First, the existing Connectional Table will be called together immediately following General Conference to name 15 persons to the governing board of the newly created Center for Connectional Mission and Ministry. Let me be clear, this is not a “super board” to govern all things United Methodist. This board is solely responsible for overseeing that the functions of the current general agencies are aligned and carried out in a way that supports creating vital congregations. The new Center is mandated to hold its first meeting on or before July 31, 2012.
Once these members are named, the Connectional Table will be replaced by the new General Council for Strategy and Oversight, composed of 45 people who represent the diversity and inclusiveness of the UMC and will have oversight of the Center.
Twenty-eight members will be elected during Jurisdictional and Central Conference meetings. Five bishops will be appointed by the Council of Bishops, including one to serve as chair.
Within 90 days of General Conference, the five Racial Ethnic Caucuses will each select one representative. The Advisory Committee on Ministries with Young People will elect three persons to serve.
The remaining members of the General Council for Strategy and Oversight are the chief executives of the General Board of Pensions and Health Benefits, United Methodist Publishing House, United Methodist Men and United Methodist Women.
Also, within 90 days of the close of General Conference, the governing boards of the nine general agencies named in the legislation must meet to transfer responsibility and property to the Center. This includes: the General Council on Finance and Administration, the General Board of Global Ministries, the General Board of Higher Education and Ministry, the General Board of Church and Society, the General Board of Discipleship, the Commission on Archives and History, the General Commission on Communications, the General Commission on Religion and Race, and the General Commission on the Status and Role of Women.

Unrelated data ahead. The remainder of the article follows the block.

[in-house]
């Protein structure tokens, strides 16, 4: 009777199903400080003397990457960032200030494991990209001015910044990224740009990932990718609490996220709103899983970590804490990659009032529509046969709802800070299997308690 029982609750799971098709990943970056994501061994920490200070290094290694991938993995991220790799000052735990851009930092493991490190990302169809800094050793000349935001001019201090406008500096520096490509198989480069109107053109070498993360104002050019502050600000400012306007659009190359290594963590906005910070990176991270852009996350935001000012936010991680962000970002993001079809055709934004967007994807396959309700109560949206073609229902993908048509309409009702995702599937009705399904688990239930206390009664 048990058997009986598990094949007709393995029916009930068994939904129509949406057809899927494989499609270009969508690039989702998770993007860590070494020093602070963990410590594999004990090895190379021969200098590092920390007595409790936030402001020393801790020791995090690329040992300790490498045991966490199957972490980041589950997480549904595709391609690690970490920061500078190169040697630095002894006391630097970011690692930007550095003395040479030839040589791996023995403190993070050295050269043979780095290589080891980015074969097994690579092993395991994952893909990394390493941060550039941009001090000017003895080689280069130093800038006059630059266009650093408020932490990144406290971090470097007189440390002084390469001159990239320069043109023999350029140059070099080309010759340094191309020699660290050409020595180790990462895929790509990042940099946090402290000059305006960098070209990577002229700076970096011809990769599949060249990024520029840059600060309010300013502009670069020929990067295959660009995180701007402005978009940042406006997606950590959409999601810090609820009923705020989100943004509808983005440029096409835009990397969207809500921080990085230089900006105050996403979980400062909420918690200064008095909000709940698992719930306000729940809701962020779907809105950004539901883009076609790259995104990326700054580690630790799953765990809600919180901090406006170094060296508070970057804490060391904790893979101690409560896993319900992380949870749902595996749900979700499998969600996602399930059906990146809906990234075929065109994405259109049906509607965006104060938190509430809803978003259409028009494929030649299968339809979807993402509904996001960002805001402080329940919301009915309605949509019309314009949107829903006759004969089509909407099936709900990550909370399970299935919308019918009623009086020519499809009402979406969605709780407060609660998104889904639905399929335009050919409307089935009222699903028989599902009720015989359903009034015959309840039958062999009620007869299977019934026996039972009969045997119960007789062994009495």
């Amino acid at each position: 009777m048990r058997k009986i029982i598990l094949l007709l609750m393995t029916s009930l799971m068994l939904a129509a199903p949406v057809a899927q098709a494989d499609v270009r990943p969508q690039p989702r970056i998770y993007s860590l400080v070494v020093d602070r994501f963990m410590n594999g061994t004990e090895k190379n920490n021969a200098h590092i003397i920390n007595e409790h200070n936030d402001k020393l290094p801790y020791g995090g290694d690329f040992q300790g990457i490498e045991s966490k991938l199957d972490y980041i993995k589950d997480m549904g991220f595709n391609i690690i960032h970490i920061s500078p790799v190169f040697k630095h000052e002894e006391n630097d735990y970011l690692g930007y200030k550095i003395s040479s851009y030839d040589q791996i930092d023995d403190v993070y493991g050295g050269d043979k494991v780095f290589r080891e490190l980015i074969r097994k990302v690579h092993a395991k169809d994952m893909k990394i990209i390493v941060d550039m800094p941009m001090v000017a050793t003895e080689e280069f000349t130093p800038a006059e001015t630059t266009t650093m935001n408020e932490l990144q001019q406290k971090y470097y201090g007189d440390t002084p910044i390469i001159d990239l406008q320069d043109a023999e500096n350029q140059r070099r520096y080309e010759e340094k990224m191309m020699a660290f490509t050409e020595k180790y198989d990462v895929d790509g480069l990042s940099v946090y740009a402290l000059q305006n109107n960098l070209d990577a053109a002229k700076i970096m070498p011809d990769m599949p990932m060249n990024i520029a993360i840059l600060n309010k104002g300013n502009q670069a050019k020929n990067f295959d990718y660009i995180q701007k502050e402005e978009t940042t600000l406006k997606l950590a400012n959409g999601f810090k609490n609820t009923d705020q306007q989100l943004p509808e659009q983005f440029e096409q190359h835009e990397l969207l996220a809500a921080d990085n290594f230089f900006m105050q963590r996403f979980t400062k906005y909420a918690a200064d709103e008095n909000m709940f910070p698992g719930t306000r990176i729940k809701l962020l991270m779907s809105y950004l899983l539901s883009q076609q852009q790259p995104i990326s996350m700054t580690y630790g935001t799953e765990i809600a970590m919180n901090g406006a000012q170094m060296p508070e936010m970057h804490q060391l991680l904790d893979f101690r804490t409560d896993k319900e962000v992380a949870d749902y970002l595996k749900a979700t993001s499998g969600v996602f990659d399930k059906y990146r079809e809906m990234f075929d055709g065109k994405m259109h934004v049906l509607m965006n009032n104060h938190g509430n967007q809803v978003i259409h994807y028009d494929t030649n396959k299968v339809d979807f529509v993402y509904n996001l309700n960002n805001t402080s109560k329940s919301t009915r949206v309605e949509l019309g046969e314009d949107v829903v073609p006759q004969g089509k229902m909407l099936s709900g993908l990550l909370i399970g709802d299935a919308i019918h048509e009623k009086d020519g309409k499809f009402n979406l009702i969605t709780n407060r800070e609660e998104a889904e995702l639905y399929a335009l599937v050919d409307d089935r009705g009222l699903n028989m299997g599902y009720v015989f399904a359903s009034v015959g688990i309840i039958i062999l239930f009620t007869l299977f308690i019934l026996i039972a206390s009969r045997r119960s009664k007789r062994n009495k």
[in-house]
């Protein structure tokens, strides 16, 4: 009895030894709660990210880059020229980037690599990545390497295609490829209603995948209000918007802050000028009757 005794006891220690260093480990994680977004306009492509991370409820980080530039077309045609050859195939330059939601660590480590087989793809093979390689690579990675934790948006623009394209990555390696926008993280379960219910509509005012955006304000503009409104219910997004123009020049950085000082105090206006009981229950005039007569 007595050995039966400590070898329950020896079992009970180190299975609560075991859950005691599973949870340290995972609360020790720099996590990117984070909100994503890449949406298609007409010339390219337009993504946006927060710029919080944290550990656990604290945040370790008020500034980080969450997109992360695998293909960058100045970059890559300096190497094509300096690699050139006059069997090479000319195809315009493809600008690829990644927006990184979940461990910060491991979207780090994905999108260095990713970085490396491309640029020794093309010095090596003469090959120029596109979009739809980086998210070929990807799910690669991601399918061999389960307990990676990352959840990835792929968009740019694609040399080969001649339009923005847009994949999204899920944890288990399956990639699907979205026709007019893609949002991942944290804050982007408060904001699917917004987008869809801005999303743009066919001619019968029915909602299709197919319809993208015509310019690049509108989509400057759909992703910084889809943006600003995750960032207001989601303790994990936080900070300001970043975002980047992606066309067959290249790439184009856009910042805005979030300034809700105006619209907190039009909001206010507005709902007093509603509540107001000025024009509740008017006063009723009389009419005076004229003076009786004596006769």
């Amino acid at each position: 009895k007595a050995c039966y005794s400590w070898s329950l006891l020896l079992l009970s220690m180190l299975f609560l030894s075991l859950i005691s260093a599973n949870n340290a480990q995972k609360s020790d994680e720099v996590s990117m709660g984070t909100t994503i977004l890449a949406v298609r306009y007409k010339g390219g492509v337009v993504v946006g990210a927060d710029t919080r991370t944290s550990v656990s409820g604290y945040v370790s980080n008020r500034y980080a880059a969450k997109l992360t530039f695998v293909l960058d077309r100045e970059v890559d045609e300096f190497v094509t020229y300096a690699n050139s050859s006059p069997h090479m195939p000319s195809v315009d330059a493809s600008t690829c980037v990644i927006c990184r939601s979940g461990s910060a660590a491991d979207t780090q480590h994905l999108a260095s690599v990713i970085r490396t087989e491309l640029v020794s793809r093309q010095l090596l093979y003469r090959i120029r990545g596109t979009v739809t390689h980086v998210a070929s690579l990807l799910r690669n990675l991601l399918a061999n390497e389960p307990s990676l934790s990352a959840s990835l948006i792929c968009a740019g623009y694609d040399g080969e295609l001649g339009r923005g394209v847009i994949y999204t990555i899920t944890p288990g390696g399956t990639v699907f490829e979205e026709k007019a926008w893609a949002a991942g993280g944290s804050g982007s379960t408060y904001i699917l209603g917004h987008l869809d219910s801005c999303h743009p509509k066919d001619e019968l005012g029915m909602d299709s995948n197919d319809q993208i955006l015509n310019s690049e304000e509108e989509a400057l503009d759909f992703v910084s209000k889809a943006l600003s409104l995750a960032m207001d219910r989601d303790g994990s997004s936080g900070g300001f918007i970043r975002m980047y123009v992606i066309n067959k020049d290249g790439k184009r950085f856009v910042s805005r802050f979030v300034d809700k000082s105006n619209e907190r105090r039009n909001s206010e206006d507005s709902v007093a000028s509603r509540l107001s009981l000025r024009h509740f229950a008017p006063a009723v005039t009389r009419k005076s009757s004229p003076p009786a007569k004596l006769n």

Once the governing boards are in place, the Center will consider how to redirect up to $60 million of World Service Funds to support development of young people’s lay leadership; Central Conference theological education; the recruiting and training of UM ministerial students under age 35; and creating vital congregations.
The 15-member board will also be working to align the functions of the general agencies into five areas: Offices of Shared Services; Offices of Congregational Development; Offices of Leadership Excellence; Offices of Missional Engagement; and Offices of Justice and Reconciliation. These would report to an Executive General Secretary appointed within the first 24 months.
Time to act
I have heard a wide variety of responses to this proposed plan to realign the agencies. “Isn’t this sudden, even rushed?” asked a young adult church leader. The reality is that the UMC has been at this realignment for years. We have been studying and evaluating different aspects of the church for the past three decades.
We can’t deny the proof that change is needed. We have much to gain by making this transition now and empowering the Annual Conferences and local churches to create vital congregations.
Our resurrection faith calls us to a new future, a new church. May we turn our prayers into deeds!
Ms. Casad is the top executive of the Connectional Table.